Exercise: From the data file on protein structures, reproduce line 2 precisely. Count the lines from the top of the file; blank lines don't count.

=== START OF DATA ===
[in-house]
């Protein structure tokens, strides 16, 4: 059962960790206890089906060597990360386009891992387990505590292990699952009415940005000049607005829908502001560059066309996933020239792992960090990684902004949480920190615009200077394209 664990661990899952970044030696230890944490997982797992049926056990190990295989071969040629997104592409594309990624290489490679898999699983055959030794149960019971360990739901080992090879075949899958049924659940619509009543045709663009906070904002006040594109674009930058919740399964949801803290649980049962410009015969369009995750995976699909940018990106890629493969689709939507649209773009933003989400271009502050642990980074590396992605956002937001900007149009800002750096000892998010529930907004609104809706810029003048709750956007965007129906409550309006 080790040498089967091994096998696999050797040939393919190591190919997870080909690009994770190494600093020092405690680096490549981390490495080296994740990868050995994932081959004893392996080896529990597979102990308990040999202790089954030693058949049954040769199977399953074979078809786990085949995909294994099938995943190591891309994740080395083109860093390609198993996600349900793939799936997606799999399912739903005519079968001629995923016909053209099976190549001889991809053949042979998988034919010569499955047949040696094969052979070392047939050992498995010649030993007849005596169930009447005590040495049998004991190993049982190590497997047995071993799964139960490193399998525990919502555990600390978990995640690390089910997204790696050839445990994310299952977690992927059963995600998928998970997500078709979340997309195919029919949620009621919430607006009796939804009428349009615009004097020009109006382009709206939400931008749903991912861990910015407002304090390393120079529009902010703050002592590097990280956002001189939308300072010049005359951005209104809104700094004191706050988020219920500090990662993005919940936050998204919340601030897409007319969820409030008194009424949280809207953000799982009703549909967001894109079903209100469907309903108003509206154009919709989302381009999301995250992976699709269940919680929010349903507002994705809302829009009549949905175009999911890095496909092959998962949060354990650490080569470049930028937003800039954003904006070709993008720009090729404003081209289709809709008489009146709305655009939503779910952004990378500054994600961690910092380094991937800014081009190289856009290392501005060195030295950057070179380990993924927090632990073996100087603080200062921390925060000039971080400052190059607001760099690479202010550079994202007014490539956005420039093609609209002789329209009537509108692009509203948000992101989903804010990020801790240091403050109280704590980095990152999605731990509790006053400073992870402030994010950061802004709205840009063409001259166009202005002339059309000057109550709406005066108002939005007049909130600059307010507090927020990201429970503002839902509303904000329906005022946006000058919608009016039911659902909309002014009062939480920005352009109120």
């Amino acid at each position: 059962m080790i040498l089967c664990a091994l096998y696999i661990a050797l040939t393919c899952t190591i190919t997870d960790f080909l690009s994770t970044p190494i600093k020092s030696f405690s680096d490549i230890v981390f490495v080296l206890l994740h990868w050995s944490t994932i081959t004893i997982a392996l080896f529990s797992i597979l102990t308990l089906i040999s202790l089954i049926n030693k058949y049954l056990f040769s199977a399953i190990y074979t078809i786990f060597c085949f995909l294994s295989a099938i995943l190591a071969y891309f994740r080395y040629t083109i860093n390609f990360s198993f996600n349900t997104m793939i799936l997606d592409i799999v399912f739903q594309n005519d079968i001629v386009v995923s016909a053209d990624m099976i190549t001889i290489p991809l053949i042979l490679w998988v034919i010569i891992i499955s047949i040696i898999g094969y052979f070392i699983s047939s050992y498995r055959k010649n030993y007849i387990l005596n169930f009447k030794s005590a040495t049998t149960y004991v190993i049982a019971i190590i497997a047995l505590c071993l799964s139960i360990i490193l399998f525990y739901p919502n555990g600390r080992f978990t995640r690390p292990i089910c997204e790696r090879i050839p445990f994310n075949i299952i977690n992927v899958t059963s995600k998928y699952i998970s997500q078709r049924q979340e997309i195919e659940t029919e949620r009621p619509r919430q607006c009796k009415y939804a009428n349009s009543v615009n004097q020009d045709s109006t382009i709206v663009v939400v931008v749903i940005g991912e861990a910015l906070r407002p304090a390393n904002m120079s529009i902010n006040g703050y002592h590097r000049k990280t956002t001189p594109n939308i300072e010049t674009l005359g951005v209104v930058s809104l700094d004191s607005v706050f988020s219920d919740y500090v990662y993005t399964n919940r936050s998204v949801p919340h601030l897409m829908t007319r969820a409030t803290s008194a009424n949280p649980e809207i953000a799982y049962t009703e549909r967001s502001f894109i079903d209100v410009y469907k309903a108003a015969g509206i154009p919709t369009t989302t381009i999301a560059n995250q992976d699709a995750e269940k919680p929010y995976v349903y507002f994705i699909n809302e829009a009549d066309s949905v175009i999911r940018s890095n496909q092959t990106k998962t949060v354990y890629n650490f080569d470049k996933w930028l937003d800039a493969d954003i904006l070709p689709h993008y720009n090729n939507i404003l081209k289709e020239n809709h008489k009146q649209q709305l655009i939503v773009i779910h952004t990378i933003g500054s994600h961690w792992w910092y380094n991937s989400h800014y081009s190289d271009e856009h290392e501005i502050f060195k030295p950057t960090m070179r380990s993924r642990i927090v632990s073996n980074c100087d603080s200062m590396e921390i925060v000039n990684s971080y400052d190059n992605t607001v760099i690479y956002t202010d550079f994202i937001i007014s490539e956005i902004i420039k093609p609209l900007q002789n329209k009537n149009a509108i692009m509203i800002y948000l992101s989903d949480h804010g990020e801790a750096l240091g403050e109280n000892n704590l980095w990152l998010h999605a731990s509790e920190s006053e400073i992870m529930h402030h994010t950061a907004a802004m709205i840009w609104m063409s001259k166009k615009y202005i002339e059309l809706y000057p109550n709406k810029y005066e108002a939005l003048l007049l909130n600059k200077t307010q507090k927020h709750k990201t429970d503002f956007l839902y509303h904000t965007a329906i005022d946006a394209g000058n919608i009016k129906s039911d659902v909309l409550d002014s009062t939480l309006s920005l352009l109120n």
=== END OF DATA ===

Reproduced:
């Protein structure tokens, strides 16, 4: 059962960790206890089906060597990360386009891992387990505590292990699952009415940005000049607005829908502001560059066309996933020239792992960090990684902004949480920190615009200077394209 664990661990899952970044030696230890944490997982797992049926056990190990295989071969040629997104592409594309990624290489490679898999699983055959030794149960019971360990739901080992090879075949899958049924659940619509009543045709663009906070904002006040594109674009930058919740399964949801803290649980049962410009015969369009995750995976699909940018990106890629493969689709939507649209773009933003989400271009502050642990980074590396992605956002937001900007149009800002750096000892998010529930907004609104809706810029003048709750956007965007129906409550309006 080790040498089967091994096998696999050797040939393919190591190919997870080909690009994770190494600093020092405690680096490549981390490495080296994740990868050995994932081959004893392996080896529990597979102990308990040999202790089954030693058949049954040769199977399953074979078809786990085949995909294994099938995943190591891309994740080395083109860093390609198993996600349900793939799936997606799999399912739903005519079968001629995923016909053209099976190549001889991809053949042979998988034919010569499955047949040696094969052979070392047939050992498995010649030993007849005596169930009447005590040495049998004991190993049982190590497997047995071993799964139960490193399998525990919502555990600390978990995640690390089910997204790696050839445990994310299952977690992927059963995600998928998970997500078709979340997309195919029919949620009621919430607006009796939804009428349009615009004097020009109006382009709206939400931008749903991912861990910015407002304090390393120079529009902010703050002592590097990280956002001189939308300072010049005359951005209104809104700094004191706050988020219920500090990662993005919940936050998204919340601030897409007319969820409030008194009424949280809207953000799982009703549909967001894109079903209100469907309903108003509206154009919709989302381009999301995250992976699709269940919680929010349903507002994705809302829009009549949905175009999911890095496909092959998962949060354990650490080569470049930028937003800039954003904006070709993008720009090729404003081209289709809709008489009146709305655009939503779910952004990378500054994600961690910092380094991937800014081009190289856009290392501005060195030295950057070179380990993924927090632990073996100087603080200062921390925060000039971080400052190059607001760099690479202010550079994202007014490539956005420039093609609209002789329209009537509108692009509203948000992101989903804010990020801790240091403050109280704590980095990152999605731990509790006053400073992870402030994010950061802004709205840009063409001259166009202005002339059309000057109550709406005066108002939005007049909130600059307010507090927020990201429970503002839902509303904000329906005022946006000058919608009016039911659902909309002014009062939480920005352009109120």